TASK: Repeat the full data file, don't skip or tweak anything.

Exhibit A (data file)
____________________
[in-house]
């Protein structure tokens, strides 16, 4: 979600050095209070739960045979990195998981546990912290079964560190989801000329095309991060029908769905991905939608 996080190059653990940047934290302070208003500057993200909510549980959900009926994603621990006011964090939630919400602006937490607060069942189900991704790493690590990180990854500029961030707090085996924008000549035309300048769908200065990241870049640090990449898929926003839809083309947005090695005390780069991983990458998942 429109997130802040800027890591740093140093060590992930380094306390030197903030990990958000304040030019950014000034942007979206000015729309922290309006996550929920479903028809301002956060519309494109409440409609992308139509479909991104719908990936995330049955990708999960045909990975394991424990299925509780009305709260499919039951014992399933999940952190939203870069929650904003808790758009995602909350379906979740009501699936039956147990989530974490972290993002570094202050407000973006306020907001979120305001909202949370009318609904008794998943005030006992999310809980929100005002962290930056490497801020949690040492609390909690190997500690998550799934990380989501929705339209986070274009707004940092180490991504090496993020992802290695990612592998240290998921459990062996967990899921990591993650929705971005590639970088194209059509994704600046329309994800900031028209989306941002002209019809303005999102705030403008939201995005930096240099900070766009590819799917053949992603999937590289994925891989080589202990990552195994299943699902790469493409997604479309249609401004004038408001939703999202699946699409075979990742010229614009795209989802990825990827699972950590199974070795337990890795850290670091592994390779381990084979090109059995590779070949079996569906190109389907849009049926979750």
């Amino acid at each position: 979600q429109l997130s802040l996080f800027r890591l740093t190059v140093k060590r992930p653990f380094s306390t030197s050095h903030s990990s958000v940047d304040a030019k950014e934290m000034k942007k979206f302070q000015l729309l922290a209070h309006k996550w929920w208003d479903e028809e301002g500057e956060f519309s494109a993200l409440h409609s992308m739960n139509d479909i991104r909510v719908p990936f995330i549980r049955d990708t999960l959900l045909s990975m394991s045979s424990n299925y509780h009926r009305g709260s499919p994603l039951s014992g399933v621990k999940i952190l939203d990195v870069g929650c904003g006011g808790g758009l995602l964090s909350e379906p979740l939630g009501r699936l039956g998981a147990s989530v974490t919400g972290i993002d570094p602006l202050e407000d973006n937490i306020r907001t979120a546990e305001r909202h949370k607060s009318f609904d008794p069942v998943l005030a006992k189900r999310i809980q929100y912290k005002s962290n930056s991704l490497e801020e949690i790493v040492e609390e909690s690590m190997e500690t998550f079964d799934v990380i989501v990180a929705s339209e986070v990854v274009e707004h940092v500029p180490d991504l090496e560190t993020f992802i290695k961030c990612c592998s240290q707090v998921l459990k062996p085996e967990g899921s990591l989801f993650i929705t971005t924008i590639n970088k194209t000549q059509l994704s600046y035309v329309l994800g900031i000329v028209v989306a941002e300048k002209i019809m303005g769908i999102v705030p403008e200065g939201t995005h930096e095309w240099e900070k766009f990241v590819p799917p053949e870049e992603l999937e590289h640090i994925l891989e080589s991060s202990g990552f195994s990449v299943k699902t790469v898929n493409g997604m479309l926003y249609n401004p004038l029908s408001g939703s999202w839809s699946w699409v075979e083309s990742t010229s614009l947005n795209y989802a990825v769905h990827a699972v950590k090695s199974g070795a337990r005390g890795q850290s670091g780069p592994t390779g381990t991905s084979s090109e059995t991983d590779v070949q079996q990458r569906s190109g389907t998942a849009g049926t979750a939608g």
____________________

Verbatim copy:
[in-house]
């Protein structure tokens, strides 16, 4: 979600050095209070739960045979990195998981546990912290079964560190989801000329095309991060029908769905991905939608 996080190059653990940047934290302070208003500057993200909510549980959900009926994603621990006011964090939630919400602006937490607060069942189900991704790493690590990180990854500029961030707090085996924008000549035309300048769908200065990241870049640090990449898929926003839809083309947005090695005390780069991983990458998942 429109997130802040800027890591740093140093060590992930380094306390030197903030990990958000304040030019950014000034942007979206000015729309922290309006996550929920479903028809301002956060519309494109409440409609992308139509479909991104719908990936995330049955990708999960045909990975394991424990299925509780009305709260499919039951014992399933999940952190939203870069929650904003808790758009995602909350379906979740009501699936039956147990989530974490972290993002570094202050407000973006306020907001979120305001909202949370009318609904008794998943005030006992999310809980929100005002962290930056490497801020949690040492609390909690190997500690998550799934990380989501929705339209986070274009707004940092180490991504090496993020992802290695990612592998240290998921459990062996967990899921990591993650929705971005590639970088194209059509994704600046329309994800900031028209989306941002002209019809303005999102705030403008939201995005930096240099900070766009590819799917053949992603999937590289994925891989080589202990990552195994299943699902790469493409997604479309249609401004004038408001939703999202699946699409075979990742010229614009795209989802990825990827699972950590199974070795337990890795850290670091592994390779381990084979090109059995590779070949079996569906190109389907849009049926979750």
């Amino acid at each position: 979600q429109l997130s802040l996080f800027r890591l740093t190059v140093k060590r992930p653990f380094s306390t030197s050095h903030s990990s958000v940047d304040a030019k950014e934290m000034k942007k979206f302070q000015l729309l922290a209070h309006k996550w929920w208003d479903e028809e301002g500057e956060f519309s494109a993200l409440h409609s992308m739960n139509d479909i991104r909510v719908p990936f995330i549980r049955d990708t999960l959900l045909s990975m394991s045979s424990n299925y509780h009926r009305g709260s499919p994603l039951s014992g399933v621990k999940i952190l939203d990195v870069g929650c904003g006011g808790g758009l995602l964090s909350e379906p979740l939630g009501r699936l039956g998981a147990s989530v974490t919400g972290i993002d570094p602006l202050e407000d973006n937490i306020r907001t979120a546990e305001r909202h949370k607060s009318f609904d008794p069942v998943l005030a006992k189900r999310i809980q929100y912290k005002s962290n930056s991704l490497e801020e949690i790493v040492e609390e909690s690590m190997e500690t998550f079964d799934v990380i989501v990180a929705s339209e986070v990854v274009e707004h940092v500029p180490d991504l090496e560190t993020f992802i290695k961030c990612c592998s240290q707090v998921l459990k062996p085996e967990g899921s990591l989801f993650i929705t971005t924008i590639n970088k194209t000549q059509l994704s600046y035309v329309l994800g900031i000329v028209v989306a941002e300048k002209i019809m303005g769908i999102v705030p403008e200065g939201t995005h930096e095309w240099e900070k766009f990241v590819p799917p053949e870049e992603l999937e590289h640090i994925l891989e080589s991060s202990g990552f195994s990449v299943k699902t790469v898929n493409g997604m479309l926003y249609n401004p004038l029908s408001g939703s999202w839809s699946w699409v075979e083309s990742t010229s614009l947005n795209y989802a990825v769905h990827a699972v950590k090695s199974g070795a337990r005390g890795q850290s670091g780069p592994t390779g381990t991905s084979s090109e059995t991983d590779v070949q079996q990458r569906s190109g389907t998942a849009g049926t979750a939608g």